In our world, dogs mean a lot of things—most things, in fact—and nothing creates a connection like shooting some birds over someone’s dog. I had the pleasure of shooting my first Hun over his oldest, an English Setter named Rusty, whose deliberate and calculated approach to cover emanates the wisdom of an elder. Then there was CJ, a young English Setter accurately nicknamed the Fur Missile. Her trajectory into the prairie would require NASA scientists to interpret at those speeds, but it works. I shot a true double of Huns over her and was awestruck in the chaos. Perhaps my most favorite of the bunch is Bo, an alleged German Shorthaired Pointer, but take one hard look at him and you’ll agree with Tyler’s assessment: “I am pretty sure a Pointer jumped the fence and got his mother pregnant.”

Bo made me feel a special way about the prairie on this trip; while it wasn’t my first trip, he gave me a moment that brought me right back to the first time I had seen sharp-tailed grouse jump up like the “popcorn” pattern they are known for. He stood rigid—it had to be at least 300 yards ahead—as we took our time getting there. On that last hill, before we arrived, we simply stopped and watched him. No need for film when a photo would catch the exact tone of the moment. Tyler’s smile and silence spoke volumes as he just stared. As we walked in on the point, the birds got up in a long row, and I was lost in it. The memory unfolds so slowly, but in reality, it was over in an instant.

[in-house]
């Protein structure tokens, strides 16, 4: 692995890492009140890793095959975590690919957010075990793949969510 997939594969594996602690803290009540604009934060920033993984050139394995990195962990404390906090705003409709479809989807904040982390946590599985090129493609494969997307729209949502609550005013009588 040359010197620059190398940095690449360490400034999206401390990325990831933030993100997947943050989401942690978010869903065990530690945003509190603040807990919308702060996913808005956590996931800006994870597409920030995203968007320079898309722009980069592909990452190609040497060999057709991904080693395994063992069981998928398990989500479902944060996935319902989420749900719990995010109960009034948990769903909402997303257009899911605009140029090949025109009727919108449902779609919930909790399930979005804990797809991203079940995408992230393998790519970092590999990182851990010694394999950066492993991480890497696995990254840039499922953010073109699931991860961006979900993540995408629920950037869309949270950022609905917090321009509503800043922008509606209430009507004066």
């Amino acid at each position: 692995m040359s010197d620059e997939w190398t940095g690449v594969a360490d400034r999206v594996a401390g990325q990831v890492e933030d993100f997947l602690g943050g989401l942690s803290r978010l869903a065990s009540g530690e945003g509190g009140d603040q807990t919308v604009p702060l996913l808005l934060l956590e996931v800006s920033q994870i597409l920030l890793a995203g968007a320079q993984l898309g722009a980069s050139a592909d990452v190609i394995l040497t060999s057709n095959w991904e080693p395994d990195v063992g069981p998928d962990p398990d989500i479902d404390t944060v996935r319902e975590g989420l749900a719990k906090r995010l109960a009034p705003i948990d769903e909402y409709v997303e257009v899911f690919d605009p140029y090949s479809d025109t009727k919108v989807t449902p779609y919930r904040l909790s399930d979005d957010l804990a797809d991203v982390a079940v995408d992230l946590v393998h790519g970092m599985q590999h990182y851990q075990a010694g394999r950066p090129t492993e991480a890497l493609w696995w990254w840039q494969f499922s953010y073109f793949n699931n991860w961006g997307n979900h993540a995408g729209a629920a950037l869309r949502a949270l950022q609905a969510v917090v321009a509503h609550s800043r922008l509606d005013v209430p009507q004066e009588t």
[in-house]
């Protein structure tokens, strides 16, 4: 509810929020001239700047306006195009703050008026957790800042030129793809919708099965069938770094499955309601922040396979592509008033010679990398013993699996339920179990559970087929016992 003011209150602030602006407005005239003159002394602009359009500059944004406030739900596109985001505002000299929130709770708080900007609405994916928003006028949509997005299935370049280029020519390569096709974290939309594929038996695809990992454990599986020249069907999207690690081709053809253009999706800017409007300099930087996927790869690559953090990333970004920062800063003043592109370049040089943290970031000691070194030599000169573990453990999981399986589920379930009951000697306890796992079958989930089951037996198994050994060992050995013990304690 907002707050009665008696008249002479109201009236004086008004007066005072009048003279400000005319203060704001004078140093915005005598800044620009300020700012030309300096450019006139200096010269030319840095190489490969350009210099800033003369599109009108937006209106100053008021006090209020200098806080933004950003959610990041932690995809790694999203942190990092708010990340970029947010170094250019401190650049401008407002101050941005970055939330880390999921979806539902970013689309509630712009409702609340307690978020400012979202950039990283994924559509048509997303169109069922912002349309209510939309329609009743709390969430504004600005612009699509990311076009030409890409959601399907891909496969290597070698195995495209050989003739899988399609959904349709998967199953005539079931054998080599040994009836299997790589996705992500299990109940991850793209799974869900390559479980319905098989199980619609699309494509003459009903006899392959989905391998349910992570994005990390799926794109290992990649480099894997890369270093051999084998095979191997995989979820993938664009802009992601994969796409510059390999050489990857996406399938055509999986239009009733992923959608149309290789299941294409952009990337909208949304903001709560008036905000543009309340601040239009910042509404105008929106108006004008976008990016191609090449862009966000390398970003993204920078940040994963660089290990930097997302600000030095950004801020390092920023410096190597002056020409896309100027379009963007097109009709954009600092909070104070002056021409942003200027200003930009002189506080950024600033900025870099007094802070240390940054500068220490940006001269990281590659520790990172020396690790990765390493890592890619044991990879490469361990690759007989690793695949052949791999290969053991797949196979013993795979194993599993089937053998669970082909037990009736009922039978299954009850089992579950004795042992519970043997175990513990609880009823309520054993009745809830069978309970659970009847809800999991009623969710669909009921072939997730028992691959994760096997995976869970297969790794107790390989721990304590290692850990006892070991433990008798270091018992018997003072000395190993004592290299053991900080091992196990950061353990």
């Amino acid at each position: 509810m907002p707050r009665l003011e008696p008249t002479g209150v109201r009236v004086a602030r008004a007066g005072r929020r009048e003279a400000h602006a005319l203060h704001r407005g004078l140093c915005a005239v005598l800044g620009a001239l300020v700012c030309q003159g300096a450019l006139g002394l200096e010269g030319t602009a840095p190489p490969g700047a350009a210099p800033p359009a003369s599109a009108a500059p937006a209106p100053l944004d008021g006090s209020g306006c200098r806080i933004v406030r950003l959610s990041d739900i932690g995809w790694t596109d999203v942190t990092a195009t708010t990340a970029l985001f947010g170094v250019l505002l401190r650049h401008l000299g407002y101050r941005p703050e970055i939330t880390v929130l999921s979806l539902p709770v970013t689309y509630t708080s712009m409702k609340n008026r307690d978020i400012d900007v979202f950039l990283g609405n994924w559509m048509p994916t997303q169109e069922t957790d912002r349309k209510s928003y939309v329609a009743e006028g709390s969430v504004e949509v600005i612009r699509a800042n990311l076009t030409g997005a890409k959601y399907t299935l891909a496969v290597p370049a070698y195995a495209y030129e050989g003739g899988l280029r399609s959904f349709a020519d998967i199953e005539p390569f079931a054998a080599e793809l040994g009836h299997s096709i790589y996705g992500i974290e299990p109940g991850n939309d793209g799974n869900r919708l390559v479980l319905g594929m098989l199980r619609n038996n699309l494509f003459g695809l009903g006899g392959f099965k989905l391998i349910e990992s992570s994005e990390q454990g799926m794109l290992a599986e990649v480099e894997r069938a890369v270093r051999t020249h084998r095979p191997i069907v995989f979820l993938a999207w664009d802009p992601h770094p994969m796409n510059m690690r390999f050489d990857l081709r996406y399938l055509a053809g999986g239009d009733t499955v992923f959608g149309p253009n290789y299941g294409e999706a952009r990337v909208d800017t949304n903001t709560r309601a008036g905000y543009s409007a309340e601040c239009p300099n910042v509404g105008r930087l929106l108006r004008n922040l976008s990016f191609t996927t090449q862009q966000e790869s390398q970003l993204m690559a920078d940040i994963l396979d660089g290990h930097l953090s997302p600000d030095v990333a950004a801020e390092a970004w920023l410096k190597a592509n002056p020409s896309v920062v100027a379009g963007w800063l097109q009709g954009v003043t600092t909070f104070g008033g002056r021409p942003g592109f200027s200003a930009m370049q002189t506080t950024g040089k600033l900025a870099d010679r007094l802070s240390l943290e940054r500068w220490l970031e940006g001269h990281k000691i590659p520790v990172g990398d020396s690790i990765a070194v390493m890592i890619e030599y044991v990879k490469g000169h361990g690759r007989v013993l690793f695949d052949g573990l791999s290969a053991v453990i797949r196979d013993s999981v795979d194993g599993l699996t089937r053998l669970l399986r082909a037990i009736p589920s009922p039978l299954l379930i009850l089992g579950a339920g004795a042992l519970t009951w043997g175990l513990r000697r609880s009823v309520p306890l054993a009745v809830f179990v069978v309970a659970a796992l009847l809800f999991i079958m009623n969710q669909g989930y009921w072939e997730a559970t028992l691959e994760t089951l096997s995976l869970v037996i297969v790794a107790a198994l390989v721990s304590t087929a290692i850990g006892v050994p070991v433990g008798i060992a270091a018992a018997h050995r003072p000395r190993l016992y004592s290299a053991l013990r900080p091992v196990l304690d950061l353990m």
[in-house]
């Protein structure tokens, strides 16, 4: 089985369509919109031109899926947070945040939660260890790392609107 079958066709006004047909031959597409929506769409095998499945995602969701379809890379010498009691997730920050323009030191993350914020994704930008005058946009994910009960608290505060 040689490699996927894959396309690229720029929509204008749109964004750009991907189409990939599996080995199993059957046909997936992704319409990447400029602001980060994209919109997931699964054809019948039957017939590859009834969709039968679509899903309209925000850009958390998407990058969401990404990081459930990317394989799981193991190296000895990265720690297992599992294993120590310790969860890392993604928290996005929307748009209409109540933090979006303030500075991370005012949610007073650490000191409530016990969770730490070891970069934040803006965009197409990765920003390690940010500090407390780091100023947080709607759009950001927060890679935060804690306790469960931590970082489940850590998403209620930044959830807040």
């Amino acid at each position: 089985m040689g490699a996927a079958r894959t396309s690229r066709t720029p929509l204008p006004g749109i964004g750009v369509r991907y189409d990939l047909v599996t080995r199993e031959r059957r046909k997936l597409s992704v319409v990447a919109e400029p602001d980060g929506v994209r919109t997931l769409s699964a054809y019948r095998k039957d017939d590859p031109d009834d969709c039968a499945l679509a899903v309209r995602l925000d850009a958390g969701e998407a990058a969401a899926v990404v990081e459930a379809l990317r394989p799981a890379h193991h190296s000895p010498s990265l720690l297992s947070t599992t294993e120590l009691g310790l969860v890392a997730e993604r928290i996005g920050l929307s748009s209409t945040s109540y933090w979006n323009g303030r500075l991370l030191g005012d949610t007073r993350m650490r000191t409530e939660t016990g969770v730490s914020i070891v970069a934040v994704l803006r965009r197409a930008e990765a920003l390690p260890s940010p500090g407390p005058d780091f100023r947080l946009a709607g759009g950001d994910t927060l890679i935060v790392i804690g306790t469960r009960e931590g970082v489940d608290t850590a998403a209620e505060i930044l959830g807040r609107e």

A sharp-tailed grouse from hunting in North Dakota

Act Two: The Birds

“The sharptails have been here for thousands of years, literally,” Tyler said.